Is that pain your back or your hip?
Back problems can frequently seem like hip problems, making it difficult to pinpoint the source of your pain. Stephen Finley, MD, explained how to differentiate between back pain and hip pain, what you can do to manage the pain at home, and when you should see a doctor.
When to suspect your back is the problem?
Most back problems that lead to confusion with the hip are from herniated disks that press on nerves in the spinal column. This produces referred pain or “sciatica” which can be felt in the hip region. Suspect the back if pain:
- Is limited to your back, buttocks or lateral hip.
- Shoots down your leg or is associated with a pins and needles sensations in the leg.
- Worsens with sitting or improves with standing or walking at times.
How do you treat or prevent back pain at home?
- Stay active with low-impact exercise. Prolonged bed rest can worsen things.
- Try a home exercise program focused on core conditioning.
- Strive for ergonomic positioning and posturing.
- Use over-the-counter medicine like ibuprofen or naproxen sodium.
- Lose weight and avoid smoking.
- Use ice packs or heat to loosen the muscles up prior to stretching routine.
When should you see a doctor for back pain?
- If pain persists despite self-care treatments and/or physical therapy.
- If the source of symptoms is difficult to pinpoint.
- If pain is constant or intense, especially at night or when you lie down.
- If pain spreads down one or both legs, especially if pain extends below the knee.
- If pain is associated with weakness, numbness or tingling in one or both legs.
- If pain occurs with unintended weight loss.
- If pain occurs with swelling or redness on your back.
- Seek immediate help if pain occurs after a high impact car crash, bad fall or sports injury.
- Seek immediate help if back pain is associated with inability to move the legs, bowel/bladder incontinence or severe pain with a fever.
When to suspect your hip is the problem
If you have groin pain, it’s likely your problem is the hip joint. The hip joint is closer to the front of the body than to the back of the body. The most common cause of hip pain in patients older than 50 is osteoarthritis of the hip.
In addition to groin pain, some common symptoms of hip osteoarthritis are:
- Discomfort that comes and goes but worsens with time.
- Worsening stiffness, particularly after holding still for some time, possibly causing difficulty with putting on shoes or socks.
- Pain made worse with activity and relieved with rest.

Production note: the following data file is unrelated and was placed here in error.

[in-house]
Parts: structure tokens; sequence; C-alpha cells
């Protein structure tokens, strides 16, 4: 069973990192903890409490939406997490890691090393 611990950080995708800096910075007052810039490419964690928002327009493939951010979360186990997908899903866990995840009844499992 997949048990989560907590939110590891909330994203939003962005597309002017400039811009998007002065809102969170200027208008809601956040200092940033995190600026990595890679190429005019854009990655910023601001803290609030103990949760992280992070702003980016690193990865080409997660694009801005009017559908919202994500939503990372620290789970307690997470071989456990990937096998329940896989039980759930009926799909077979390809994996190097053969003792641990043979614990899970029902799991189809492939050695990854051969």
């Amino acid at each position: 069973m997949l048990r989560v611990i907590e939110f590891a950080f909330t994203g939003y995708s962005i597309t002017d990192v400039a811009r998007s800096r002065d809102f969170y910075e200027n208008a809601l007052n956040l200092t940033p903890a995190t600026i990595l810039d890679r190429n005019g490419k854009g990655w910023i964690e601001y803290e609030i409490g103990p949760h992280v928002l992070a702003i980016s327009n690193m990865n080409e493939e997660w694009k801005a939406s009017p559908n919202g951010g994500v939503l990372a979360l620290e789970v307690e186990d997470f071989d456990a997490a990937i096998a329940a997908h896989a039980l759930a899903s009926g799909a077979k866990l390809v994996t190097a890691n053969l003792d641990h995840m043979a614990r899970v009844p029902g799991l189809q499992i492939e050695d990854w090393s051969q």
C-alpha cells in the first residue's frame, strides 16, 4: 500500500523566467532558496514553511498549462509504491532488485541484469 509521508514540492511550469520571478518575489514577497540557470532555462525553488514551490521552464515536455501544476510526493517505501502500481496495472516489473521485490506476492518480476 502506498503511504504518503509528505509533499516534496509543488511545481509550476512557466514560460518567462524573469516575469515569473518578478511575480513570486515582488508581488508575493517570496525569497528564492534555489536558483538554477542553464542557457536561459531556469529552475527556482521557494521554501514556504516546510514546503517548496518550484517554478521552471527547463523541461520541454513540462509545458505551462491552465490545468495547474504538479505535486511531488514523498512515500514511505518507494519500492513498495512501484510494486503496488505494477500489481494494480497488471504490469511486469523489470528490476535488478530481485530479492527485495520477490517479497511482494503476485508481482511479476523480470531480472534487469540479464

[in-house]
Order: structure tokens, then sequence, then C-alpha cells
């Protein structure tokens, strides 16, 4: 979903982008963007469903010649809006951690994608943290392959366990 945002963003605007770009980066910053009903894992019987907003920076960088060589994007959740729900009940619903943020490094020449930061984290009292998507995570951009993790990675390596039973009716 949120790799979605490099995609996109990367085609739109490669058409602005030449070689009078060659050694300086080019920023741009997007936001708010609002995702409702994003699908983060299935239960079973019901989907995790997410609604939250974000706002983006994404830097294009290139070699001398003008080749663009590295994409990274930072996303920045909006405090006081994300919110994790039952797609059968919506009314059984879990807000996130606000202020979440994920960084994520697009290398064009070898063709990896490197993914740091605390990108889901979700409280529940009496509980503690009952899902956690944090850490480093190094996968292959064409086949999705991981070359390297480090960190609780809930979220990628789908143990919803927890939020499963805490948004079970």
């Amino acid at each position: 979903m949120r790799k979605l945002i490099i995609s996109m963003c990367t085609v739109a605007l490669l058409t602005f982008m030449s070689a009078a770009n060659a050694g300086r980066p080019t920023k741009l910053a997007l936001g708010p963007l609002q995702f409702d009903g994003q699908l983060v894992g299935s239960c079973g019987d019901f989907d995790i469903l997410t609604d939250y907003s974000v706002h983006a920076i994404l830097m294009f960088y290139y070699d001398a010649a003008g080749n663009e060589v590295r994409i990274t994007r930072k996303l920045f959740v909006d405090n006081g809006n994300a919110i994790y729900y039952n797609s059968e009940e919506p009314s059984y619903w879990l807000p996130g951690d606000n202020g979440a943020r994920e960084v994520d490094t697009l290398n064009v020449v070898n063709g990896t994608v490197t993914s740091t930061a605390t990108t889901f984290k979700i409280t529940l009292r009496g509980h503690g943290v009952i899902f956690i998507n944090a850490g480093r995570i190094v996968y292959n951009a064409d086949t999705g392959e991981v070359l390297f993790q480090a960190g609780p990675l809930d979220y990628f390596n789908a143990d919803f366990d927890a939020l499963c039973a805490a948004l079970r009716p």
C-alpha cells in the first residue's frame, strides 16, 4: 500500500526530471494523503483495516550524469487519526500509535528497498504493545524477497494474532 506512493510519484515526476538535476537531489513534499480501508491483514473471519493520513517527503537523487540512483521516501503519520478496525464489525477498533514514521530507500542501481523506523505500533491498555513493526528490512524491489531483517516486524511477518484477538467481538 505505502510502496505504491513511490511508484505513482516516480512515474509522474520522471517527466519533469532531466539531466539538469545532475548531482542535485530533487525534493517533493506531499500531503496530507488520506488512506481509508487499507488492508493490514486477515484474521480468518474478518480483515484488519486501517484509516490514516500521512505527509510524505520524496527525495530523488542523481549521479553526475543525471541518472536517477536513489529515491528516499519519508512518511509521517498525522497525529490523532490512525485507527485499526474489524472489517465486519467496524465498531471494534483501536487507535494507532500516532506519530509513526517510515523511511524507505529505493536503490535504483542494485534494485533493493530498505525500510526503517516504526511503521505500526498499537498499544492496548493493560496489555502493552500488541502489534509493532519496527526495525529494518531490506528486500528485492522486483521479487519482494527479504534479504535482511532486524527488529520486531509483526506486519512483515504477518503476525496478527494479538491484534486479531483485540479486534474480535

- One leg may feel shorter than the other and in more severe settings, the foot may rotate outward due to contracture at the hip.
How to treat hip pain at home?
Dr. Finley suggested the following at-home treatments for hip osteoarthritis:
- Maintain an active lifestyle consisting of low impact exercise like walking, elliptical, swimming, water aerobics or bicycling.
- Modify your activities to tolerate symptoms better such as avoiding repeated bending at the hip and avoiding direct pressure on the hip.
- Take pain relievers such as ibuprofen or naproxen sodium.
- Use a cane or walker to offload the hip.
- Maintain a healthy weight. Shedding excess pounds is critical in relieving hip pain and at times can increase your chance of a successful outcome if surgery is needed.
- Apply ice or heat. Use ice or a bag of frozen vegetables wrapped in a towel for pain relief or conversely a warm bath or shower may help prepare your muscles for stretching exercises that can reduce pain.
How do you prevent hip pain?
There are many causes of hip arthritis, but there are certainly some risk factors that can be modified:
- Avoiding trauma like an injury from a car wreck or fall.
- Maintaining a healthy weight.
- Avoiding heavy physical stress.
- Avoiding high impact sporting activities.
Some risk factors cannot be modified such as gender, increased age, genetics and some developmental or acquired deformities such as hip dysplasia.
When should you see a doctor for hip pain?
- If self-care treatments do not help or pain persists.
- If the source of your pain is difficult to pinpoint.
- If your hip pain was preceded by a traumatic fall or injury and you are unable to bear weight, unable to move a leg or have intense pain with attempts at moving the hip (particularly if associated with fever).
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